Benihana of Tokyo
Benihana of Tokyo
The key difference was the way in which food was prepared. During the time period of the case Teppanyaki style dining was unknown in the United States. In this model, food was prepped table side by a chef instead of a kitchen in back. In this setup, customers were entertained with a “dinner show” and were able to see their (foreign/exotic) meal being prepared, something which Rocky Aoki felt would alleviate some of the reservations Americans held for “exotic foods.”
The Benihana concept also allowed for guests to experience the benefits of having ‘made-to-order’ products instead of ‘made-to-stock’ without the higher costs associated with that level of service.
From a customer-focused perspective, the more intimate the experience or relationship between provider and customer, the perceived value gained in significantly increased. Benihana was able to provide a unique, high quality meal at a good perceived value.
_EXAMINE THE PRODUCTION SYSTEM IN DETAIL. WHAT ARE THE MAJOR DESIGN CHOICES WHICH GENERATED OPERATING EFFICIENCIES?_
The use of the hibachi tables in food production allowed for the back kitchen to be significantly smaller than a typical restaurant. Relative to total floor space, this design required only ~22% of the restaurant to be used as the prep kitchen as opposed to ~30% in a traditional kitchen. This allowed for much greater utilization of the restaurant building (a fixed cost). Being able to serve a higher number of customers as compared to traditional restaurants having a similar amount of total floor space helps Benihana to drive efficiencies such as scale economies (the more you make the cheaper everything gets).
The teppanyaki style restaurant also allowed for the reduction in labor without sacrificing customer service. The customers are being entertained and attended to by their chef for the majority of their dining experience. In this setup, a team consisting of a chef and a waitress are able to serve two tables of eight and still provide an “unusual amount of attention.”
Because of the higher efficiency of the staff to take care of customers, we might infer additional (profitable) benefits. This model also eliminates the task of waiters and waitresses bringing food out to the tables (with the exception of the simple appetizers of salad and soup) since it’s brought out uncooked and then served by the chef, this way the wait staff can better focus on taking and serving drink orders. If this assumption were to hold true, the restaurants are able to sell a higher ratio of drinks to food which increases profitability. Food generally costs about 40% of the menu price, in contrast alcoholic drinks cost around 20% of selling price and soda only 8%! (1, 2, 3).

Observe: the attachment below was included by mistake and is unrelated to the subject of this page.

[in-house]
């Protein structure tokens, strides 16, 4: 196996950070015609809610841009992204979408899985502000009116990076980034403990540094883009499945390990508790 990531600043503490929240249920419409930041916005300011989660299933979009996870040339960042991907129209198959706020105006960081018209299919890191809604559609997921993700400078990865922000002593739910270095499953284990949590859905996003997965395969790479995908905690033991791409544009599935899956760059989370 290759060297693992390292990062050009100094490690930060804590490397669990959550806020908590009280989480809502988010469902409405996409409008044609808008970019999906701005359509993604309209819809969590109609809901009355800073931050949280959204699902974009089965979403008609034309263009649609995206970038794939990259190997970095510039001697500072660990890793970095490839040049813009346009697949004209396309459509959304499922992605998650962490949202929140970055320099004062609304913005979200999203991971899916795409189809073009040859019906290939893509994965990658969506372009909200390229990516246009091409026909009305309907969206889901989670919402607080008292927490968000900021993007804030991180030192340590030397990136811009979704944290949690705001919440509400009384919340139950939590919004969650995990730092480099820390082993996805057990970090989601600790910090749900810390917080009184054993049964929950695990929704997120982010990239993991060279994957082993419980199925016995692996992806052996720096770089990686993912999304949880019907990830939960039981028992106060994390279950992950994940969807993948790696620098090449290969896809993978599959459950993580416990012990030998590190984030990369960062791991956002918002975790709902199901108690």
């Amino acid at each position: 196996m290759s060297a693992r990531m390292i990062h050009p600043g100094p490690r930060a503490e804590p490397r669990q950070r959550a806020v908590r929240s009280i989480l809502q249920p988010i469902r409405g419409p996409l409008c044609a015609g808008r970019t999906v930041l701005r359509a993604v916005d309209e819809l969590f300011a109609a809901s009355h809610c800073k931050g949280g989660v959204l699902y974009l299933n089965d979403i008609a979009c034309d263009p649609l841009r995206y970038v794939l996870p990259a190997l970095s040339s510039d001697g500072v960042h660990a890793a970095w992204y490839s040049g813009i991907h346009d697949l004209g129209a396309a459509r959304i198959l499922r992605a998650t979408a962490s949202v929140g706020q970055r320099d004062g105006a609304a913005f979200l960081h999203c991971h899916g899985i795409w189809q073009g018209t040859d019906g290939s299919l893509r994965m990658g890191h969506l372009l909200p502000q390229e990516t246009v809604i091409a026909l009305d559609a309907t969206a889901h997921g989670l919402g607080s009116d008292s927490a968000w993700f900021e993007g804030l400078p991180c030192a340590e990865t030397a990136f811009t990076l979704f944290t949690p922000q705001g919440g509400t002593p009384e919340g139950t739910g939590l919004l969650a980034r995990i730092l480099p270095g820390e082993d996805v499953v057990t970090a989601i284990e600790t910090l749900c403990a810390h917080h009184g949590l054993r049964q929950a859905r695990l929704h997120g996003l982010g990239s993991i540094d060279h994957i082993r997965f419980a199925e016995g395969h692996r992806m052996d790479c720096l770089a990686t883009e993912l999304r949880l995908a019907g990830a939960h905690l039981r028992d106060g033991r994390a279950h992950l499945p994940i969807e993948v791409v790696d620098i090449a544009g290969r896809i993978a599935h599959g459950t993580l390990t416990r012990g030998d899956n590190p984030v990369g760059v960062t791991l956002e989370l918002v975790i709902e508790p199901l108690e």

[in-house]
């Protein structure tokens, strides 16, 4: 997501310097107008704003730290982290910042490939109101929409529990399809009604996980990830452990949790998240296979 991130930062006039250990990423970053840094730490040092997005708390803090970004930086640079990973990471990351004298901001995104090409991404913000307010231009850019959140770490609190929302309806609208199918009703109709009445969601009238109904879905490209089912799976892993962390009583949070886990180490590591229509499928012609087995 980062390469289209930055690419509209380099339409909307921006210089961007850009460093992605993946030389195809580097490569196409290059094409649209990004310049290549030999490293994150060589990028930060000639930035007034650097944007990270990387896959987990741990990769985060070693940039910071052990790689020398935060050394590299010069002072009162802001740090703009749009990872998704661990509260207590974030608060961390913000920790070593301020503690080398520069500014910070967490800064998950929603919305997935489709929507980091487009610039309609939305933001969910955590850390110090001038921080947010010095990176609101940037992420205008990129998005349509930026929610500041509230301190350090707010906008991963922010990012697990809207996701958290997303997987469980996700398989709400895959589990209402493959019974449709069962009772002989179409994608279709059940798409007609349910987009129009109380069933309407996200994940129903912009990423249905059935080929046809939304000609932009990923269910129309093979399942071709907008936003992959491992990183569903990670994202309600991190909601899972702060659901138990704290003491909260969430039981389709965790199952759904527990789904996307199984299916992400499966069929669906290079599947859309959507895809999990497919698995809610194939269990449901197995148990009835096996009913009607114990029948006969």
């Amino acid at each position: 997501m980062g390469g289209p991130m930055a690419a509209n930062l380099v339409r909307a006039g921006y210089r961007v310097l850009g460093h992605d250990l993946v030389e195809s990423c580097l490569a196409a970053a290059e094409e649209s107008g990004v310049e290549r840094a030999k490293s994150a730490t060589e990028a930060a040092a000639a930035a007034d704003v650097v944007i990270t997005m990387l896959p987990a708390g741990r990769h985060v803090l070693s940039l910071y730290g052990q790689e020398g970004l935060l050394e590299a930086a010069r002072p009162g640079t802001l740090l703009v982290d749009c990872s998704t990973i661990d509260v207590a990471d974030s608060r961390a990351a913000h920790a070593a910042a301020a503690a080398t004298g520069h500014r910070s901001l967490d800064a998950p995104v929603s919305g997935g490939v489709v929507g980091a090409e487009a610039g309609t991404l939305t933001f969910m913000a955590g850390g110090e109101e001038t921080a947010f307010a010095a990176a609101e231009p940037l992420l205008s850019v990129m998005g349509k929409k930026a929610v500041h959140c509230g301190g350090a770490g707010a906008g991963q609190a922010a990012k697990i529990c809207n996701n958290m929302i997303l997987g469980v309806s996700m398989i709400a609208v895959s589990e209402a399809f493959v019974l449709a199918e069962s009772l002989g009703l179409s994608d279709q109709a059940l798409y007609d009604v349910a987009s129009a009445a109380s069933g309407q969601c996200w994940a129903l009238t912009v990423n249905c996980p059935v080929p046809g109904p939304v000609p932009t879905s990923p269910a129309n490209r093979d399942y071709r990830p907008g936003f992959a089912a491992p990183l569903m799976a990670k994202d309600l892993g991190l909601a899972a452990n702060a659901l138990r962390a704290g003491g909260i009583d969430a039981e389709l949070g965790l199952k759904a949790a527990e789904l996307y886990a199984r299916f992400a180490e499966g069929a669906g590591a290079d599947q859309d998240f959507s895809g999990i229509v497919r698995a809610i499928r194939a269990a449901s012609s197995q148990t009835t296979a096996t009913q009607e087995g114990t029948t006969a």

The “golden ratio” of restaurant food service is 45:55 food to drink sales (4). This is the target that restaurateurs try to achieve. Benihana was able to achieve a 30:70 food to drink sales ratio, something that would be very enviable for any fine dining establishment. This evidence supports the aforementioned inference.
Rocky also made it a point to have a very limited menu with only 3 main entrees choices consisting of steak, chicken and shrimp. A 2013 study shows that the average number of menu items at the top 500 restaurant chains exceeds 75 items. Specifically at full-service restaurants this number is over 60 (5). The number of ingredients and storage space required to sustain that many items is very costly. Having drastically fewer menu offerings and ingredients allowed Benihana to greatly reduce food waste. A typical restaurant has food costs of 40% of food sales, but due to reduction in waste Benihana was able to operate at 30%-35% (1). Here the saying that “less is more” definitely holds true.
At Benihana, the dining experience usually doesn’t begin until all 8 seats at the dining table are occupied. This coupled with there being very few entrée options (c) allows for Benihana to operate as a batch operation to further improve its operating efficiency as compared to other traditional restaurants. There is a high probability that 2 or more guests will order the same item (or at least a version of it, ex. rare vs med-well filet mignon), allowing for the chef to prepare meals for the guests with very little additional labor. In a conventional restaurant the likelihood of a chef being able to prepare two of more meals simultaneously is remote. In this comparison a standard restaurant is something more akin to a ‘job-shop’ in the sense that several different items need to be made in with minimal control over the particular order.
There were several unique benefits of the teppanyaki style restaurant innovated by Rocky Aoki when he created the Benihana restaurants. Increased asset utilization in floor space and cooking space being semi-combined, efficient use of labor allowing for more value-added activities, reduction in production material waste by minimizing the ingredients and menu offerings and finally, the batch processing-like operations allowing for significantly increased production efficiency all allowed the restaurant to operate very successfully. Coupled with Benihana’s unique aesthetic appeal and exotic offerings, all of things allowed for huge successes for the restaurant concept.